Question: What is the CLOUD Act?
The Clarifying Lawful Overseas Use of Data (CLOUD) Act was enacted by the US Department of Justice in March 2018 to assist foreign partners with serious crime investigation (e.g., terrorism, cybercrime, sexual exploitation of children, etc.). It became necessary due to increased requests for electronic information being held by US-based global vendors concerning individuals or entities located in other countries. For example, UK law enforcement is investigating 2 UK citizens, but the information they need to access is stored by the communications service provider (CSP) in Amazon Web Services (AWS) or Microsoft Azure or another US-based company – the CLOUD Act gives the foreign partner’s authorities easier access to the data.
To enter into these bilateral agreements and become a partner, the country(ies) must have robust civil liberties and privacy protections; currently only 3 partners have agreements with the US under this Act:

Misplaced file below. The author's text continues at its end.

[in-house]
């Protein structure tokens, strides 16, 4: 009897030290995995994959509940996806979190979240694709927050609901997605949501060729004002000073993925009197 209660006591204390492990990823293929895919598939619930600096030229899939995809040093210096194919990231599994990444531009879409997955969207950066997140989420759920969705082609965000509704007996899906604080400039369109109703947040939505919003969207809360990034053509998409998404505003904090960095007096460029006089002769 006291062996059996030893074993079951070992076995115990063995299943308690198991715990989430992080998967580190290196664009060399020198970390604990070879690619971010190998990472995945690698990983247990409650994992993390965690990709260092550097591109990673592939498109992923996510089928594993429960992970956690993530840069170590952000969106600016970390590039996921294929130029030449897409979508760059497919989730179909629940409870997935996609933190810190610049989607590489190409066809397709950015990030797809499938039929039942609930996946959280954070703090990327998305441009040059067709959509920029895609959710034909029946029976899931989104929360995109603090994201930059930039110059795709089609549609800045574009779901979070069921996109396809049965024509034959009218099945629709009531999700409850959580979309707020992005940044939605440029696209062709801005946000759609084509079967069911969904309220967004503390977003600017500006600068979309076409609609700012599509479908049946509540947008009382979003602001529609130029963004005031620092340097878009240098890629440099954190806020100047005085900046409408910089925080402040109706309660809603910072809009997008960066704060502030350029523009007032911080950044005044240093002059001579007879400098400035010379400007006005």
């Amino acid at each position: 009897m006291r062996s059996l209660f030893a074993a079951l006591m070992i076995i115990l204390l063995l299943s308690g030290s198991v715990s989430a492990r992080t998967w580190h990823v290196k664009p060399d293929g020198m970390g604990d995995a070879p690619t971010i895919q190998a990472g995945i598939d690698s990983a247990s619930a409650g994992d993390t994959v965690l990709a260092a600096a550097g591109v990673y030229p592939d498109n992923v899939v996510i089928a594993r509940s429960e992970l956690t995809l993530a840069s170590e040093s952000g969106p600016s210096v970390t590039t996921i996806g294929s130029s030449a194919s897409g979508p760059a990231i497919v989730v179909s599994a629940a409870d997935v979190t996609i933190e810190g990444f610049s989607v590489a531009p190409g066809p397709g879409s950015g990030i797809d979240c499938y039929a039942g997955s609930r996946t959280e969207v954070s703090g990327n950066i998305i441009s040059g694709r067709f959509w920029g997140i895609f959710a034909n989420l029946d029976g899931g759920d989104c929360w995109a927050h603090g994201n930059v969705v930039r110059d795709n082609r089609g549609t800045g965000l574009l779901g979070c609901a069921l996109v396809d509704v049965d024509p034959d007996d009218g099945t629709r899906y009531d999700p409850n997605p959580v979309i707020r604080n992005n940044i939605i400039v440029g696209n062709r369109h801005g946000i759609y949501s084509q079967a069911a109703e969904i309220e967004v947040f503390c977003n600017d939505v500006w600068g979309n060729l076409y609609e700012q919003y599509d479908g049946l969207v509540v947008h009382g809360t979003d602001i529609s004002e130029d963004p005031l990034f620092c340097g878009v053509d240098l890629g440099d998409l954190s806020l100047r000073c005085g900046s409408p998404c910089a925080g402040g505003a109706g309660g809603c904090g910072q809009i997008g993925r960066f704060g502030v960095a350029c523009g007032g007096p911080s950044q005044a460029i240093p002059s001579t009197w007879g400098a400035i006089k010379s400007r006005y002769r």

- United Kingdom
- European Union
Importantly, the Act does not add any new obligations for the US-based companies or give the US government jurisdiction over foreign companies. It merely speeds up established processes so law enforcement can gain timely access to electronic evidence under the legal system of the country seeking the data. (As a bilateral agreement, US law enforcement has the same level of access to data stored in partner locations; however, the benefit is heavily in favor of the partners, for now.) The CLOUD Act can be used only to prevent or investigate serious crimes; it cannot be used for spying, nor does it allow partners to target data of US citizens or persons located in the US, and vice versa. The second part of the CLOUD Act requires CSPs subject to US jurisdiction to disclose data for US legal processes no matter where the company chooses to store the data, inside or outside of the country. Again, this doesn’t extend new authority to US law enforcement to acquire data – it just ensures the information will be provided regardless of where it’s kept, as long as the warrant meets legal requirements.